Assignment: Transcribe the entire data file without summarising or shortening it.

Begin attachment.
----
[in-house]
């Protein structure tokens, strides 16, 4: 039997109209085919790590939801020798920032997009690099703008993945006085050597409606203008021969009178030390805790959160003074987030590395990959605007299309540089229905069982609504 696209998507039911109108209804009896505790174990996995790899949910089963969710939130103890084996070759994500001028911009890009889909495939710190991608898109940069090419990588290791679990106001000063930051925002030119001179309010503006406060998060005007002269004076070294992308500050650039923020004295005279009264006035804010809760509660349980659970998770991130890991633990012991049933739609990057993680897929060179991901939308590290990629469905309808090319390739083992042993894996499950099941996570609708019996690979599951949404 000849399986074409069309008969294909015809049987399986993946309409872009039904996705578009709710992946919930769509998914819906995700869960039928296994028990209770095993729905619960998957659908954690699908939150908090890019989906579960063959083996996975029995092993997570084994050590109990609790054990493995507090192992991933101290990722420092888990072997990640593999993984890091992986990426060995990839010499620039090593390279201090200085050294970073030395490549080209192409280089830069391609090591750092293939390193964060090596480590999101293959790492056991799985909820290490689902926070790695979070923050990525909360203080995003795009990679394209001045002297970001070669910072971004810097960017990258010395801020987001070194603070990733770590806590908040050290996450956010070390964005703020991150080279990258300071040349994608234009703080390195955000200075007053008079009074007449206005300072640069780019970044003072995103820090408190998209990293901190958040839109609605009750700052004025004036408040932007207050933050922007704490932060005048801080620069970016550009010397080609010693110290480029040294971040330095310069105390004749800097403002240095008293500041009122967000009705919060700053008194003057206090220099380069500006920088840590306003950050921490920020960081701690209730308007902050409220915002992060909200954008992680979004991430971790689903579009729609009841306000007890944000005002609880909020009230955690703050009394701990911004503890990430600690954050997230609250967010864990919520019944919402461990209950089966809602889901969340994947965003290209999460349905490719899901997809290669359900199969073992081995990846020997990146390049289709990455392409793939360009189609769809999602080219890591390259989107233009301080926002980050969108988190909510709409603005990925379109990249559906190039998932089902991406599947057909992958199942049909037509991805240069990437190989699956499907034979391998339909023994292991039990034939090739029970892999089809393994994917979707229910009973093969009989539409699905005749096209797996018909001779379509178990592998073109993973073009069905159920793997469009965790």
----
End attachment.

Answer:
[in-house]
């Protein structure tokens, strides 16, 4: 039997109209085919790590939801020798920032997009690099703008993945006085050597409606203008021969009178030390805790959160003074987030590395990959605007299309540089229905069982609504 696209998507039911109108209804009896505790174990996995790899949910089963969710939130103890084996070759994500001028911009890009889909495939710190991608898109940069090419990588290791679990106001000063930051925002030119001179309010503006406060998060005007002269004076070294992308500050650039923020004295005279009264006035804010809760509660349980659970998770991130890991633990012991049933739609990057993680897929060179991901939308590290990629469905309808090319390739083992042993894996499950099941996570609708019996690979599951949404 000849399986074409069309008969294909015809049987399986993946309409872009039904996705578009709710992946919930769509998914819906995700869960039928296994028990209770095993729905619960998957659908954690699908939150908090890019989906579960063959083996996975029995092993997570084994050590109990609790054990493995507090192992991933101290990722420092888990072997990640593999993984890091992986990426060995990839010499620039090593390279201090200085050294970073030395490549080209192409280089830069391609090591750092293939390193964060090596480590999101293959790492056991799985909820290490689902926070790695979070923050990525909360203080995003795009990679394209001045002297970001070669910072971004810097960017990258010395801020987001070194603070990733770590806590908040050290996450956010070390964005703020991150080279990258300071040349994608234009703080390195955000200075007053008079009074007449206005300072640069780019970044003072995103820090408190998209990293901190958040839109609605009750700052004025004036408040932007207050933050922007704490932060005048801080620069970016550009010397080609010693110290480029040294971040330095310069105390004749800097403002240095008293500041009122967000009705919060700053008194003057206090220099380069500006920088840590306003950050921490920020960081701690209730308007902050409220915002992060909200954008992680979004991430971790689903579009729609009841306000007890944000005002609880909020009230955690703050009394701990911004503890990430600690954050997230609250967010864990919520019944919402461990209950089966809602889901969340994947965003290209999460349905490719899901997809290669359900199969073992081995990846020997990146390049289709990455392409793939360009189609769809999602080219890591390259989107233009301080926002980050969108988190909510709409603005990925379109990249559906190039998932089902991406599947057909992958199942049909037509991805240069990437190989699956499907034979391998339909023994292991039990034939090739029970892999089809393994994917979707229910009973093969009989539409699905005749096209797996018909001779379509178990592998073109993973073009069905159920793997469009965790």